Ovarian Cancer Risk Factors and Prevention

    Published: 06-16-2009
    Views: 10,597
    Dr. Douglas Levine discusses risk factors and the prevention of ovarian cancer.

    Dr Douglas A. Levine: Hi! I am Dr Douglas Levine, and I am gynecologic oncologist at Memorial Sloan Kettering Cancer Center in New York City. I am also a member of the Ovarian Cancer Research Funds Scientific Advisory committee. Today I am going to discuss risk factors and the prevention of ovarian cancer. Doctors cannot always explain why one woman develops ovarian cancer and another does not. However, women with certain risk factors maybe more likely than others to develop ovarian cancer. These risk factors include; a family or personal history of ovarian cancer, being over the age of 55, never being pregnant, and having received menopausal hormone therapy. Familial ovarian cancer is a concern of many women. Some women have genetic mutations in their DNA that makes them more likely to develop ovarian cancer. Carmel J. Cohen: All of this comes in the genetic material which we inherit from our parents and forebears and there are also some sporadic mistakes which occur in the replication of cells which we inherit to genes which are BRCA1 and BRCA2. These are mutations of genes which normally occur in women. Certain population such as the Ashkenazi Jewish population has a very high risk of having this BRCA abnormality. Dr Douglas A. Levine: Since these genetic changes, maybe passed from generation to generation, these women often have family members with ovarian or breast cancer. A woman's risk of ovarian cancer is 3 times higher if she has a close relative who had ovarian cancer. The risk is further increased with additional family members who have had cancer, especially ovarian or breast cancer, or if the cancers were diagnosed earlier than age 50. If you fit this pattern genetic counseling and even testing maybe appropriate.

    We recommend that women who have inherited a BRCA gene changes, and have not have their ovaries removed, have a Transvaginal ultrasound and a CA-125 blood test twice per year, starting at age 35. It is important to remember that woman with BRCA1 or BRCA2 gene mutations are also at increased risk for breast cancer and specialized breast cancer screening programs exists in many parts of the country. Screening for breast cancer should be discussed between patients, at increased risk, and their doctor. It is important to remember that many women who get ovarian cancer do not have these risk factors. And many women who do have these risk factors never get the disease. There are no known simple protective measures that completely prevent ovarian cancer. However, we know that ovarian cancer occurs less commonly under certain conditions. Birth control pills reduce the risk of ovarian cancer especially among women who use them for several years compare with women who never used oral contraceptives. Those who used oral contraceptives for three years or more have about 50% lower risk of developing ovarian cancer. This is particularly relevant for woman with BRCA1 or BRCA2 mutations who are at an overall increased risk of this disease.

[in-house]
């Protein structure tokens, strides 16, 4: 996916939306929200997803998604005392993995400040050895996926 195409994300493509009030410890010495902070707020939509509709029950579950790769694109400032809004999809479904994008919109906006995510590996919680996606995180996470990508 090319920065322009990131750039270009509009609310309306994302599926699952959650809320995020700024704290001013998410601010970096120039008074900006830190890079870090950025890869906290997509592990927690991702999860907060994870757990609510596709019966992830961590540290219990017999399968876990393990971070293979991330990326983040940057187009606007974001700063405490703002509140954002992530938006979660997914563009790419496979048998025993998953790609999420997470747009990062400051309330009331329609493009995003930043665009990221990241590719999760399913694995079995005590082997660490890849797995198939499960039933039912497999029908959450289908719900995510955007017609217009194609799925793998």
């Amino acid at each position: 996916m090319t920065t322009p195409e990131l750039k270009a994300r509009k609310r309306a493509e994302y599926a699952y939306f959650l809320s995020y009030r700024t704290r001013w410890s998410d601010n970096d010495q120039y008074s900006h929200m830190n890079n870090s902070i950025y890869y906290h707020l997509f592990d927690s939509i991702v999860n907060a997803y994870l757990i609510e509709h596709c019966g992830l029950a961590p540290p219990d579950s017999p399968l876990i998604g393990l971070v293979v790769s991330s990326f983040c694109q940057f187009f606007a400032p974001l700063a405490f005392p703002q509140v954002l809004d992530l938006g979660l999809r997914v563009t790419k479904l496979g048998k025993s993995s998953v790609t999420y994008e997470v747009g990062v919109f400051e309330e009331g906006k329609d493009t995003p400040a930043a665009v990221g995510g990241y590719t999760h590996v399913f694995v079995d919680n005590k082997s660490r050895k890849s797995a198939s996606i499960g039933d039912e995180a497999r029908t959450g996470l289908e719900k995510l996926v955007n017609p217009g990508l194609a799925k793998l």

Having one or more children, particularly if the first is born before age 25, and breast feeding may decrease your risk. Tubal ligation is a surgical procedure in which the fallopian tubes are tied to prevent pregnancy. This procedure may also reduce the risk of developing ovarian cancer by up to 50%. It's used as a risk reduction strategy maybe appropriate for high risk individuals and should be discussed with your physician. Hysterectomy has been demonstrated to reduce the relative risk of ovarian cancer. You should not have a Hysterectomy exclusively to avoid the risk of ovarian cancer. But if one is being performed for valid medical reasons and you have a family history of ovarian or breast cancer, or are over the age of 40, you should discuss concurrent ovarian removal with your physician.

    Oophorectomy is the surgical removal of one or both ovaries; only recommended for certain high risk patients. A risk reducing Oophorectomy virtually eliminates the risk of ovarian cancer but not the risk for a far or less common cancer called cancer primary peritoneal carcinoma. This cancer is similar to ovarian cancer in spread, presentation, and treatment. Discussion with your physician is necessary to determine your individual risk and options for risk reducing surgery. Eating healthy, staying active, and maintaining a healthy weight are all important things you can do to reduce your risk of all cancers and other diseases. Because there is no one way to reduce or eliminate risk with the exception of the surgical measures, it is all the more important to listen to your body and stay attuned for symptoms. If you want to learn more about ovarian cancer, check out our other videos, including the next one, on how ovarian cancer is diagnosed.